Monday, March 28, 2011

Theology as a Study of the Models of Human Life

Imagine a man who finds himself inching forward through a narrow path at the middle of the night. His primary concern is safety, which very much depends upon how well he views his surroundings and his forward path. He wouldn't want to place his foot on a snake or to fall headlong into a pit. If he does not place each step carefully, he will suffer its consequences. Although he cannot see most of his surroundings, he sees a picture of that place within his mind, which includes not only the visible but also the invisible. This picture, though far from the reality, helps him move on. As he moves on, his mental picture becomes closer to the reality.

Our life in this world, as individuals and communities, is very similar to this situation. We make this trip in darkness. We don't know what we are, where we are, or why we are here. Our safety depends upon how well we view our journey of life in spite of the darkness of ignorance. Our sciences, philosophies and all other branches of knowledge are like torches that help us see as clearly as possible.

In spite of all these torches of knowledge, some of the basic questions of life remain unknown. In order to live our life we need a model of life-- a picture in our mind. What is known about life fits into this model. When it comes to questions such as why we live and what we are, we are in the field of the unknown. A working model of life can be created only if we can fill in what is unknown. Where facts are not available, we fill in with beliefs and hypotheses. This is similar to how a scientist works with a hypothesis.

This model of human life includes and supports all branches of knowledge. Such a model answers the basic questions of life such as what we are and why we are here to the members of its community so that they can keep living their life. This model makes a distinction between what we know and what we don't about our life. Instead of leaving what we don't know as a dark blank, it creatively fills such spaces with meaningful beliefs. About what we know, it accepts the facts offered by the various branches of knowledge. About what we don't know, it offers beliefs or hypotheses. Such a model of life is specific to a culture or a community that builds up a life based on it.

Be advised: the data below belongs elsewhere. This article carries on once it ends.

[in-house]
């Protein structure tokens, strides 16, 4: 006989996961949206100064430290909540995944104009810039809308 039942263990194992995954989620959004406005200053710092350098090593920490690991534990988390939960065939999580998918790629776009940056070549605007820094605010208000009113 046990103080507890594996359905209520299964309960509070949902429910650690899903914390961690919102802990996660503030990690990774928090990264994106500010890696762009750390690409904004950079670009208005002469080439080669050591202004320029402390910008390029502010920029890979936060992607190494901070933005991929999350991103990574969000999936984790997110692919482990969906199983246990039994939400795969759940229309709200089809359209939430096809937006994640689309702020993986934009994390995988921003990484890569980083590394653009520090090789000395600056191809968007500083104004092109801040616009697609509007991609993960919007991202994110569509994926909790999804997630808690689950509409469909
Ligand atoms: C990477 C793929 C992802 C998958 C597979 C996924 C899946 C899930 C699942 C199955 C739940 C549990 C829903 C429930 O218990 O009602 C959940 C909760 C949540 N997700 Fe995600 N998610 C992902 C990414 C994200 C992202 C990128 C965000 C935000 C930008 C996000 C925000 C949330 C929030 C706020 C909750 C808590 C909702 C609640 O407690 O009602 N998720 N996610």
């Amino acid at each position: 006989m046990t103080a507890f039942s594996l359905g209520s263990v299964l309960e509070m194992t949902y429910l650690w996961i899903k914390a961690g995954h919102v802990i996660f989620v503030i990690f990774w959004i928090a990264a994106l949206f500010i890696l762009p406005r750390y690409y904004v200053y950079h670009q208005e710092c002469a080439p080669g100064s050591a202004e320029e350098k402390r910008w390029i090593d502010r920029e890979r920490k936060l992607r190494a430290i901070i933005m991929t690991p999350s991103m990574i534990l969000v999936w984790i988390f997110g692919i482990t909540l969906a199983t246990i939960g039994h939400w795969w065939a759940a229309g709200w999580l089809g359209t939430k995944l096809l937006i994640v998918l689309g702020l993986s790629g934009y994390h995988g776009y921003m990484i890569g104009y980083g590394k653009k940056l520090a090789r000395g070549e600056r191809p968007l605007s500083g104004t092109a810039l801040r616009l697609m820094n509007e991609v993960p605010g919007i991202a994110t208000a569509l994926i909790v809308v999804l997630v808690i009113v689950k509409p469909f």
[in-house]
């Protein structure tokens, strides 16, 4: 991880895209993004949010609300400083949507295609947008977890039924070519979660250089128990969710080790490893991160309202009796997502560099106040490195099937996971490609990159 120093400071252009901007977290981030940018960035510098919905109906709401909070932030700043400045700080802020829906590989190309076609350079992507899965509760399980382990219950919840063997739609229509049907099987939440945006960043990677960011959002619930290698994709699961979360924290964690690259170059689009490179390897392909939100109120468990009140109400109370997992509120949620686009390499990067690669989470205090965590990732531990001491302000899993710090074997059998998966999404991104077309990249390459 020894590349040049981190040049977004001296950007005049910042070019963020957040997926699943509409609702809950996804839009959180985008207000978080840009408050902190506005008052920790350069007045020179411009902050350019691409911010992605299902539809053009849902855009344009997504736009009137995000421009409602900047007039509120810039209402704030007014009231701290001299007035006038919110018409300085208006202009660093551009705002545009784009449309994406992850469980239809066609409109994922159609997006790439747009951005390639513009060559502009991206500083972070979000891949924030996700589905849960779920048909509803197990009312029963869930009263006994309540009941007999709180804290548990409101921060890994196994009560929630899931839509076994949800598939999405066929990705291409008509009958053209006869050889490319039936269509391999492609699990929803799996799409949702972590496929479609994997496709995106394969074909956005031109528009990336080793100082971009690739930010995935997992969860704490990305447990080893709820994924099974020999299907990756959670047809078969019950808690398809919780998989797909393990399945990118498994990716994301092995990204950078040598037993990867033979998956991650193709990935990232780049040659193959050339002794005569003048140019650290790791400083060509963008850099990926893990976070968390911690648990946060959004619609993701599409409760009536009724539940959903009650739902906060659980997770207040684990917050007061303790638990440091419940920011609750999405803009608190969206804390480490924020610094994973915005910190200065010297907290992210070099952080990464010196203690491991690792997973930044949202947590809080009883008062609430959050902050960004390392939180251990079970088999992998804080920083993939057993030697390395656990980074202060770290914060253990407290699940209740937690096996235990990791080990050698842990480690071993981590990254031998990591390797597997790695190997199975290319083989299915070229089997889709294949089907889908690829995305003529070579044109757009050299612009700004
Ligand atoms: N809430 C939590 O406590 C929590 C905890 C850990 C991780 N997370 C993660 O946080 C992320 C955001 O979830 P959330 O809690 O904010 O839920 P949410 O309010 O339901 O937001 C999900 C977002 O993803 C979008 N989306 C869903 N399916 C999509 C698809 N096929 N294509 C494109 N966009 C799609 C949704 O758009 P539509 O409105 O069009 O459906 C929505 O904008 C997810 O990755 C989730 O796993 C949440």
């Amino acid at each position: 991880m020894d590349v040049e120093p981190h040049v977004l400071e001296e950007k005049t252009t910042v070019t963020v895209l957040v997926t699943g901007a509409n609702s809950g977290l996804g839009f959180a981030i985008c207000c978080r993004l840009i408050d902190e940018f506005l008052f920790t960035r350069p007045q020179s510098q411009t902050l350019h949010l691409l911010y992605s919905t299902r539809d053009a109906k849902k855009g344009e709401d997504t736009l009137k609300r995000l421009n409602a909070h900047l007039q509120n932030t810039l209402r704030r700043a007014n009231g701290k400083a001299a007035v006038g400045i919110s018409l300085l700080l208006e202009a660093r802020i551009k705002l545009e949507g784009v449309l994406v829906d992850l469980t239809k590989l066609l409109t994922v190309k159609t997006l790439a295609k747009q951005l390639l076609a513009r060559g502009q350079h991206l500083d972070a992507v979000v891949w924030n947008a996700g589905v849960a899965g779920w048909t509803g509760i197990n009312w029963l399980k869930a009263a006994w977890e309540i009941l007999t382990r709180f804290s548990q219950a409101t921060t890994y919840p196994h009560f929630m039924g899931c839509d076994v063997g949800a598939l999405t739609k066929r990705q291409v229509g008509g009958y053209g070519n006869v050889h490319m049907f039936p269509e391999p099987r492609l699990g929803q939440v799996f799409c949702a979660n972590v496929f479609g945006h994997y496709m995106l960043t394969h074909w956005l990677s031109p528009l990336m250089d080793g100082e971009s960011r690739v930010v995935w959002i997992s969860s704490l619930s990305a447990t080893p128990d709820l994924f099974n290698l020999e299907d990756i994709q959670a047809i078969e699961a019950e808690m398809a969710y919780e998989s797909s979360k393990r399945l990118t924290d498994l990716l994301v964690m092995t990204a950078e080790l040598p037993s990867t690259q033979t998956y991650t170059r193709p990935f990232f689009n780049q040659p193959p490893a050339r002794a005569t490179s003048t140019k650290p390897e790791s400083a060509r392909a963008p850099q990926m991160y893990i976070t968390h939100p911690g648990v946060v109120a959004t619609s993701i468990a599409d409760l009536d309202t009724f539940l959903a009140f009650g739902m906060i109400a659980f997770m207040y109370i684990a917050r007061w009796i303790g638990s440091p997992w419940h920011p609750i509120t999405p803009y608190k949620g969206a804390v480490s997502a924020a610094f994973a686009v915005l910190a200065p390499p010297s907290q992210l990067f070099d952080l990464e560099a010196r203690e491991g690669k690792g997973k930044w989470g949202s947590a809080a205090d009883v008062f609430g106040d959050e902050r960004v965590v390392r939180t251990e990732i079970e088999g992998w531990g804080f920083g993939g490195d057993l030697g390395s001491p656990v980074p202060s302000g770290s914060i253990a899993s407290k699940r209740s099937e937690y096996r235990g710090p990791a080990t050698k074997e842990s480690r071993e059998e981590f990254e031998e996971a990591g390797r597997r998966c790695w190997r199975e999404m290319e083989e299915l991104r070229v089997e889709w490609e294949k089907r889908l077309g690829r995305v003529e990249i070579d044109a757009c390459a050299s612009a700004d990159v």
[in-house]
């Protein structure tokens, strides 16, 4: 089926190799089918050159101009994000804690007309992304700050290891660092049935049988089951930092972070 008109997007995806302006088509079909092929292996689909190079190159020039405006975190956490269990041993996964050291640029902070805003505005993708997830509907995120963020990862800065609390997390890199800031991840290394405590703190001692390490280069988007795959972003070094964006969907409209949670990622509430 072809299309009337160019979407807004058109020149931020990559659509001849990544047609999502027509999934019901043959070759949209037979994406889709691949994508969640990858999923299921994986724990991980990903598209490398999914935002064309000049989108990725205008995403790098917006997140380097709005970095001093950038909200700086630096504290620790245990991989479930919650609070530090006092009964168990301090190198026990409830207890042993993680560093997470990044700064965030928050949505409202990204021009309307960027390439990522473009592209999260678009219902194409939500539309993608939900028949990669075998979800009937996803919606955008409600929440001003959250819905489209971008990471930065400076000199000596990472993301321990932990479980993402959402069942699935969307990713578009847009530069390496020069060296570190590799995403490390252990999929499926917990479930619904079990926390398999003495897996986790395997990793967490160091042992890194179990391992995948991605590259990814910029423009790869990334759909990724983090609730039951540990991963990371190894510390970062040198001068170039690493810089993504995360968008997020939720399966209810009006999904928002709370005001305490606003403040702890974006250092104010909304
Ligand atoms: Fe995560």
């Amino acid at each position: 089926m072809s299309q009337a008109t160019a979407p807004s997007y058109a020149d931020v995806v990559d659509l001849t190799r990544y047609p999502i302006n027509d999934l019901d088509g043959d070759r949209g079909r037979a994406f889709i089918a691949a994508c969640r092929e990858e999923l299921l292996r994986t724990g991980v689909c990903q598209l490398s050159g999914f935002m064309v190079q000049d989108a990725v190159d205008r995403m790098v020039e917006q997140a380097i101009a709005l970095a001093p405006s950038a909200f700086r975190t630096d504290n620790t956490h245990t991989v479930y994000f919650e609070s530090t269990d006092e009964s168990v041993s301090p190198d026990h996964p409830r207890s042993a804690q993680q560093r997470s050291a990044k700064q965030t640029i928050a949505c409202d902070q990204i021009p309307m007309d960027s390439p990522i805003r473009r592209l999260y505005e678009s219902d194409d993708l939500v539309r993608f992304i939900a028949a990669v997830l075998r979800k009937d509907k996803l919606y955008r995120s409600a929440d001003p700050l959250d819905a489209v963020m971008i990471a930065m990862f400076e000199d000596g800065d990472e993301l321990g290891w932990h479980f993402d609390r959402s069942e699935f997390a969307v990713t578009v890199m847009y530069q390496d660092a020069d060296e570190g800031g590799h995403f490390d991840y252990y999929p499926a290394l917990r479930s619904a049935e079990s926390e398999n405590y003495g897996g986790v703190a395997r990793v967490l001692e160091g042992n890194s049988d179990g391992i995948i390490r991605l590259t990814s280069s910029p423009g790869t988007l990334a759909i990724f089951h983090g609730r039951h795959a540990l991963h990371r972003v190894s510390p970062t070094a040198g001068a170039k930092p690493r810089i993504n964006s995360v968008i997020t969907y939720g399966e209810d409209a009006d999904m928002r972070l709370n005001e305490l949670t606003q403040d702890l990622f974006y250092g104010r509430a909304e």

The process of creating a working model of human life is a highly creative work of art of a community of people and it lasts decades or centuries. When a model of life is transferred to the child-generation from the parent-generation, a gap of understanding occurs because such a complex work of art cannot be readily understood. If the child-generation takes the pain to decode the work of art, it can create a much more sophisticated model of life for themselves. If the child-generation doesn't do so, it either discards the model of life, or literally follows it without knowing its meaning.

The term theology is sometimes used to denote such a model of life specific to a community, but it is more meaningfully used to denote a branch of knowledge that engages in a systematic study of such models of life. History is how we remember and interpret our past experiences in relation to our present situation. Being lessons from the past experiences, history helps us face our challenges in the present. Understood properly, Theology and History do not hinder each other; they only support each other. The former gives us a working model of the whole, and the latter brings insights from the past. Problem occurs when beliefs are misunderstood as facts, and metaphors are taken literally.

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